The opinion of the court was delivered by: Marovitz, District Judge.
Defendant's Motion to Dismiss
This action is brought against the United States under the
Federal Tort Claims Act, 28 U.S.C. § 1346. Plaintiff, Carl
Konsler, claims he was injured when his automobile was struck by
one driven by George E. Davis, who was intoxicated at the time.
Davis had allegedly
become intoxicated from liquor purchased at the Fort Sheridan
Non-Commissioned Officer's Club, located on the Fort Sheridan,
Illinois, military base maintained by the United States Army. The
lawsuit is hinged upon the provisions of the Illinois Dram Shop
Act, Chap. 43, § 135, Ill.Rev.Stat. That Act provides a right of
action in favor of one who is injured by an intoxicated person,
against any person who caused such intoxication, in whole or in
part, by "selling or giving alcoholic liquor."
The United States has moved to dismiss on a variety of grounds.
We need consider only one of those, for it will be
The United States has waived its sovereign immunity from suit,
in the Tort Claims Act, but only to the extent provided therein.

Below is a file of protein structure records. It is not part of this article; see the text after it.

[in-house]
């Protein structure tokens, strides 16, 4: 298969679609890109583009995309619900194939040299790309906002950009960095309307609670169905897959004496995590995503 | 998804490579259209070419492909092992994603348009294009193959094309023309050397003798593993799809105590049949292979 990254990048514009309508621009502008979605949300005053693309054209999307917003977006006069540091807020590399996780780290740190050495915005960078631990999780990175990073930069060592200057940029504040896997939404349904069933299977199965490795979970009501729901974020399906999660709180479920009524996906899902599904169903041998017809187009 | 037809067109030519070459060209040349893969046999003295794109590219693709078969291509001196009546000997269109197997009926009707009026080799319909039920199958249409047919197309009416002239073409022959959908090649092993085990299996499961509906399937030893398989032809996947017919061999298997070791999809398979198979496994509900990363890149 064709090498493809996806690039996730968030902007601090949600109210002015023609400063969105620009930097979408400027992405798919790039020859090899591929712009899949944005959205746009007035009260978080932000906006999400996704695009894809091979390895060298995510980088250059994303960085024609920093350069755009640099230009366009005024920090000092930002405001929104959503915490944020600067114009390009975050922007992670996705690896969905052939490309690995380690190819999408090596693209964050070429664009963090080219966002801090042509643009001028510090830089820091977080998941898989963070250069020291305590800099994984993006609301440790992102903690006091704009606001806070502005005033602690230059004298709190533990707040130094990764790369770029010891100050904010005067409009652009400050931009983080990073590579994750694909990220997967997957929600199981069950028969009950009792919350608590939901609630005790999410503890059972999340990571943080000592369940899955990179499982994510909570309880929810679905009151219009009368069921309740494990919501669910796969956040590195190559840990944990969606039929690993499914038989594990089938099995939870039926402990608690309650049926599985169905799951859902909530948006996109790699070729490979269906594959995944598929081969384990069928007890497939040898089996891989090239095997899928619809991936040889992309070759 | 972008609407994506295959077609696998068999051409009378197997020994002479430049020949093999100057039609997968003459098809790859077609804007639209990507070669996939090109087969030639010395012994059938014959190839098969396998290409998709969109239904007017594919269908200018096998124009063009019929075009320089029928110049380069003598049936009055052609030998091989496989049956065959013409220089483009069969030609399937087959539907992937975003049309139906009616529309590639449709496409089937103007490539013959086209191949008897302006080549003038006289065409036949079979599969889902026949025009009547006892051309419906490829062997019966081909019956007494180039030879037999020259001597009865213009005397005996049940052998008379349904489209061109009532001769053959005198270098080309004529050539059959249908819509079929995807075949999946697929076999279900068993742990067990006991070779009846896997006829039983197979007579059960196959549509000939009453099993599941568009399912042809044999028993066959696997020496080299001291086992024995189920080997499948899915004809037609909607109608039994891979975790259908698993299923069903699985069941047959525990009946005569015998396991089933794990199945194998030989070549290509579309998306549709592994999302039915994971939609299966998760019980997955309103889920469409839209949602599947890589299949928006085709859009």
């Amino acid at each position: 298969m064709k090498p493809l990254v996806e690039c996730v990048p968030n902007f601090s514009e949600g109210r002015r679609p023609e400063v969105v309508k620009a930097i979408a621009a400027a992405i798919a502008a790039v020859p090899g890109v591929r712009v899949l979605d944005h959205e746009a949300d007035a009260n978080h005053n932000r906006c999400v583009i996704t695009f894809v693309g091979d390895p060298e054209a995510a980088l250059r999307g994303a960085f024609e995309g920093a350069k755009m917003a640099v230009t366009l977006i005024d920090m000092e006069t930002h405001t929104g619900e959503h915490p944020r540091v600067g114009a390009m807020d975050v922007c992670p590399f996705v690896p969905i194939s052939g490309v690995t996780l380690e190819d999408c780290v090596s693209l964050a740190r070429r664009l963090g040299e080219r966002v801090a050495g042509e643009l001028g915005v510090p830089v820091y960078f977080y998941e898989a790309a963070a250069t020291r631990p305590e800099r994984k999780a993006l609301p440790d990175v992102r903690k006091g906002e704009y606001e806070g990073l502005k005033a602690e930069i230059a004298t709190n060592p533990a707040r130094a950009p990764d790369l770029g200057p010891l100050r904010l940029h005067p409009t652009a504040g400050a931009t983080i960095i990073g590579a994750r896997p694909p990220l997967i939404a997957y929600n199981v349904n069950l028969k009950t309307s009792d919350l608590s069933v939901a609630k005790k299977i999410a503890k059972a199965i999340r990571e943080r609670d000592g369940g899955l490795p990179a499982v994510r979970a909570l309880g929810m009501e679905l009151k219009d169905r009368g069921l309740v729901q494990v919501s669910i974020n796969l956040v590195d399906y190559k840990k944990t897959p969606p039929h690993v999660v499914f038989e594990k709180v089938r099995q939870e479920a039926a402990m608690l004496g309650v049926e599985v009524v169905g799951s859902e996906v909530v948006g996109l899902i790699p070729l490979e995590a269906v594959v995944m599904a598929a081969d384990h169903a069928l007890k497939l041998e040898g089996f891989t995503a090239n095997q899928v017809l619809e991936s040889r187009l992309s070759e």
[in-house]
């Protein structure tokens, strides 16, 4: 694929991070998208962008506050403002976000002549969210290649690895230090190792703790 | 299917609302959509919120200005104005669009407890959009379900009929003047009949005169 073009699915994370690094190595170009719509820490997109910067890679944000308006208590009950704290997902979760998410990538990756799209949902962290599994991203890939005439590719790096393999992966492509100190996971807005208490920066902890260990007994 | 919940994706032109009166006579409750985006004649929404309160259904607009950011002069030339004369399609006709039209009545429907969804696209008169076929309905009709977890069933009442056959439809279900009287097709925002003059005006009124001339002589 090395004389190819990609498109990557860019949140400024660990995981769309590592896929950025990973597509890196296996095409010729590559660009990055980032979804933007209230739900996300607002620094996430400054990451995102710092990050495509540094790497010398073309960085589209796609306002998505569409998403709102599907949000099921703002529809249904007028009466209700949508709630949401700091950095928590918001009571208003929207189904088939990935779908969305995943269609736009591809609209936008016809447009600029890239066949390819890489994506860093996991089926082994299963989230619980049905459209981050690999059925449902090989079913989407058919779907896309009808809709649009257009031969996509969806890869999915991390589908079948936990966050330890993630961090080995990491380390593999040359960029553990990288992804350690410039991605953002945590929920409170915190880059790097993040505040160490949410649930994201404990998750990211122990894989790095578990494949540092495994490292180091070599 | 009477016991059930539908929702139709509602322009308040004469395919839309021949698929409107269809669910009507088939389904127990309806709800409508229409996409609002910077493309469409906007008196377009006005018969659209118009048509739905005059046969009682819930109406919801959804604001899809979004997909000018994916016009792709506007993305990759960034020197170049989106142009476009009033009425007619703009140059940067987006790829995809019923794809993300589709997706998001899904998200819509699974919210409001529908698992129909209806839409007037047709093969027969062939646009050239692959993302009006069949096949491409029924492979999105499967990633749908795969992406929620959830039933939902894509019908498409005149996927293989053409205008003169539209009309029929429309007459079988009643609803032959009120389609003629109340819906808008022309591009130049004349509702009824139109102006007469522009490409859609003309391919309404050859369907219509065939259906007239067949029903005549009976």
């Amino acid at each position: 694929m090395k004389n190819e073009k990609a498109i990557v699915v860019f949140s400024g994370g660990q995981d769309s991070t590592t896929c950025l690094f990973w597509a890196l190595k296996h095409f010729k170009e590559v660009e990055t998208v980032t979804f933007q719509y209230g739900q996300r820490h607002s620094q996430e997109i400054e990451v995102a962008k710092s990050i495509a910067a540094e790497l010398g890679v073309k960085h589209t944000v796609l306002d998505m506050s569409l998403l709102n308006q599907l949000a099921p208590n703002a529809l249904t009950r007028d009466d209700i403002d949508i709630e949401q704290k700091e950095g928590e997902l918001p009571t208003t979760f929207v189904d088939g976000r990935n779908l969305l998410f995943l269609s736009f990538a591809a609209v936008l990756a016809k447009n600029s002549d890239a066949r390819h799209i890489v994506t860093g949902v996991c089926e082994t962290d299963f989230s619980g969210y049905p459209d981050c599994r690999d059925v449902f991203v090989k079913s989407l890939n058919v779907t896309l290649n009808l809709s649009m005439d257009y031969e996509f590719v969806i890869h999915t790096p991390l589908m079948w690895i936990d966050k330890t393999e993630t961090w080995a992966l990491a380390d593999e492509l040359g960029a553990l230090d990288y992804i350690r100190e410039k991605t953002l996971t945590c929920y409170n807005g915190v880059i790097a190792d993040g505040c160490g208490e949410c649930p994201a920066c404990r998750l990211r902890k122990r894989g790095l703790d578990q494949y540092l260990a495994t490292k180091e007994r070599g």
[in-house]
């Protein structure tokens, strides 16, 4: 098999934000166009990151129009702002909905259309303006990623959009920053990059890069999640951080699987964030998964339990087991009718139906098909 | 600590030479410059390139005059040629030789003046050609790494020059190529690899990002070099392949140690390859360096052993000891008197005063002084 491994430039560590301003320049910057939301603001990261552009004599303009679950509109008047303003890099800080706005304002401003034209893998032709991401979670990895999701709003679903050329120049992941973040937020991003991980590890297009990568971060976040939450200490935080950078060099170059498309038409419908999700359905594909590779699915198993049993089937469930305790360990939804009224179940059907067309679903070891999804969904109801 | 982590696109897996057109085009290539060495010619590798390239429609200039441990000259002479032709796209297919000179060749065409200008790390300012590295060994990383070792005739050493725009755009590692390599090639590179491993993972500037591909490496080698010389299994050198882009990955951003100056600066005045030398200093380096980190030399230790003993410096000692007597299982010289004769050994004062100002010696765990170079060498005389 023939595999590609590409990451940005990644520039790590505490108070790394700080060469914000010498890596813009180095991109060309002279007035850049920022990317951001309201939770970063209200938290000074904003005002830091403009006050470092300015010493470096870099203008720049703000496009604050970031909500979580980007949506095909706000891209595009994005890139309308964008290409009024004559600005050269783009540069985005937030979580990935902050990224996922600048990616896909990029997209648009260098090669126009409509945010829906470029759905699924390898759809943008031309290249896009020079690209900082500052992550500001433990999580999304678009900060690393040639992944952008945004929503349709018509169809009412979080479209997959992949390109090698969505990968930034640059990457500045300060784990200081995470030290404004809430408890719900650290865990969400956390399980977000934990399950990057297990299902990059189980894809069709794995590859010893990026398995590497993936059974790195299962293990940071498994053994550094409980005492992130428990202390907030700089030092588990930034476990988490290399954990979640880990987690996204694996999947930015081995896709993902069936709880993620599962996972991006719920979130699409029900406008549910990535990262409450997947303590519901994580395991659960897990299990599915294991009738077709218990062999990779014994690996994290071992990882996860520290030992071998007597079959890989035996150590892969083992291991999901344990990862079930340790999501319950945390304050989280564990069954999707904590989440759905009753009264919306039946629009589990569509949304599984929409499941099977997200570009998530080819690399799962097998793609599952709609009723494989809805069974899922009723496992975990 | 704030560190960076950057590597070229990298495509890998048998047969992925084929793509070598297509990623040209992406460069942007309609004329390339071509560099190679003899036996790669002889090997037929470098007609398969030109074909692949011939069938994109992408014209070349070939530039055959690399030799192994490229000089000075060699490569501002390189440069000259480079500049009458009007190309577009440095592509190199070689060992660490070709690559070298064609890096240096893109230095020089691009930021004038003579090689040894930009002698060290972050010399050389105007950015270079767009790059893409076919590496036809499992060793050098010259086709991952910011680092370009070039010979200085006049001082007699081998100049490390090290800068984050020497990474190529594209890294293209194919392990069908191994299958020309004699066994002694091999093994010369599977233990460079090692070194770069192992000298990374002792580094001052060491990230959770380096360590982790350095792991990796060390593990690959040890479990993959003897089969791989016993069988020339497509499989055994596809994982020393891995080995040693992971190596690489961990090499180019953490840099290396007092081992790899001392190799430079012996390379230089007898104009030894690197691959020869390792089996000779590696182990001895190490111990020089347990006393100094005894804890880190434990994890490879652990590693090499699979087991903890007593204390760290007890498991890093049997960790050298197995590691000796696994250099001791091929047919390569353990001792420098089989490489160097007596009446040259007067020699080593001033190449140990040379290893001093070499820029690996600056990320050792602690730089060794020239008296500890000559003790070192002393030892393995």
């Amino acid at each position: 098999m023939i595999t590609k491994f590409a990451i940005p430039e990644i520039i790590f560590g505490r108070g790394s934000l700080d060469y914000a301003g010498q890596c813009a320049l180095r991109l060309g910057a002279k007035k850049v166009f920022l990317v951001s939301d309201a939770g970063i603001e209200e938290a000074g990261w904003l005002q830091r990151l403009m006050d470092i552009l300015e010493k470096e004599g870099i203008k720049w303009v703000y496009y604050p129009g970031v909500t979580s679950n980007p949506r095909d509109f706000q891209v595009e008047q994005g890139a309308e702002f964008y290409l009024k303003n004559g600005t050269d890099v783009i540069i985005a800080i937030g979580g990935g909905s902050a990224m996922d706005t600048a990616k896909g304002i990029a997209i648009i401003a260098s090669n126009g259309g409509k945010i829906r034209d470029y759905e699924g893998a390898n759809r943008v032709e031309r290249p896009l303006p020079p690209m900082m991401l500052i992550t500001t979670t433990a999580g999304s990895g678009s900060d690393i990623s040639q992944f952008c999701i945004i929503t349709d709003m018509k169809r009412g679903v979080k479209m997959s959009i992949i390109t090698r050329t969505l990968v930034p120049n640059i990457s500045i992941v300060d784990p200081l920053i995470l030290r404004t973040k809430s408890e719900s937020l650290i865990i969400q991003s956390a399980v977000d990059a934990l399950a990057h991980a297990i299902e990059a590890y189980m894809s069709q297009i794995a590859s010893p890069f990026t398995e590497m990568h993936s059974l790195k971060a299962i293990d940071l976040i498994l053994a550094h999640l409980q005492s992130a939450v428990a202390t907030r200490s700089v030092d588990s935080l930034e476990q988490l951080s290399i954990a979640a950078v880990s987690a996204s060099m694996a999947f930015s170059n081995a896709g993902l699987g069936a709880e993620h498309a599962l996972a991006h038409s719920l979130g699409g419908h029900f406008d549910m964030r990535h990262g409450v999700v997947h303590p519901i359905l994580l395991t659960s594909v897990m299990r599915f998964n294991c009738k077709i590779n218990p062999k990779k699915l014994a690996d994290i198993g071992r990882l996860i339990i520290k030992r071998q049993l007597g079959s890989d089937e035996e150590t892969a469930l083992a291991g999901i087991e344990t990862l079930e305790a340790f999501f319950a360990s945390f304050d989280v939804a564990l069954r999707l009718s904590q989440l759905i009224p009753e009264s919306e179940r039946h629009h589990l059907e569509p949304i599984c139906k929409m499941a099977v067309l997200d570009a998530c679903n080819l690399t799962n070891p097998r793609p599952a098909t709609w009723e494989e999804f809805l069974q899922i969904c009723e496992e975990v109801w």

The Act provides: (in pertinent part)
"* * * the district courts * * * shall have exclusive
jurisdiction of civil actions on claims against the
United States, for money damages * * * for injury or
loss of property, or personal injury or death caused
by the negligent or wrongful act or omission of any
employee of the Government while acting within the
scope of his office or employment, under
circumstances where the United States, if a private
person, would be liable to the claimant in accordance
with the law of the place where the accident or
omission occurred. (emphasis supplied) (28 U.S.C.A. §
Hence, the Government has consented to suit only for "negligent
or wrongful" acts or omissions which "caused" death or injury.
In Dalehite v. United States, 346 U.S. 15, 73 S.Ct. 956, 97
L.Ed. 1427 (1952), the Supreme Court held that the United States
has not waived its immunity to theories of absolute liability,
and that the Act meant what it said in stating that suit lies
only for "negligent or wrongful act[s] or omission[s]". Many
cases have adhered to Dalehite. See e.g., United States v. Hull,
195 F.2d 64 (1st Cir. 1952); United States v. Page, 350 F.2d 28
(10th Cir. 1965); United States v. Taylor, 236 F.2d 649, 653 (6th
Cir. 1956); Allison v. United States, 264 F. Supp. 1021 (E.D.Ill.
Therefore, it is settled that the Federal Tort Claims Act
requires a "negligent or wrongful" act that has caused injury as
understood under traditional concepts of tort liability. But it
is equally well settled that the Dram Shop Act imposes liability
without fault, and does not require a showing of negligence.
Osinger v. Christian, 43 Ill. App.2d 480, 485, 193 N.E.2d 872
(1963); Lichter v. Sher, 11 Ill. App.2d 441, 452, 138 N.E.2d 66
(1956); Robertson v. White, 11 Ill. App.2d 177, 184,
136 N.E.2d 550 (1956); Danhof v. Osborne, 11 Ill.2d 77, 142 N.E.2d 20, 65
A.L.R.2d 917 (1957). Indeed, plaintiff's complaint does not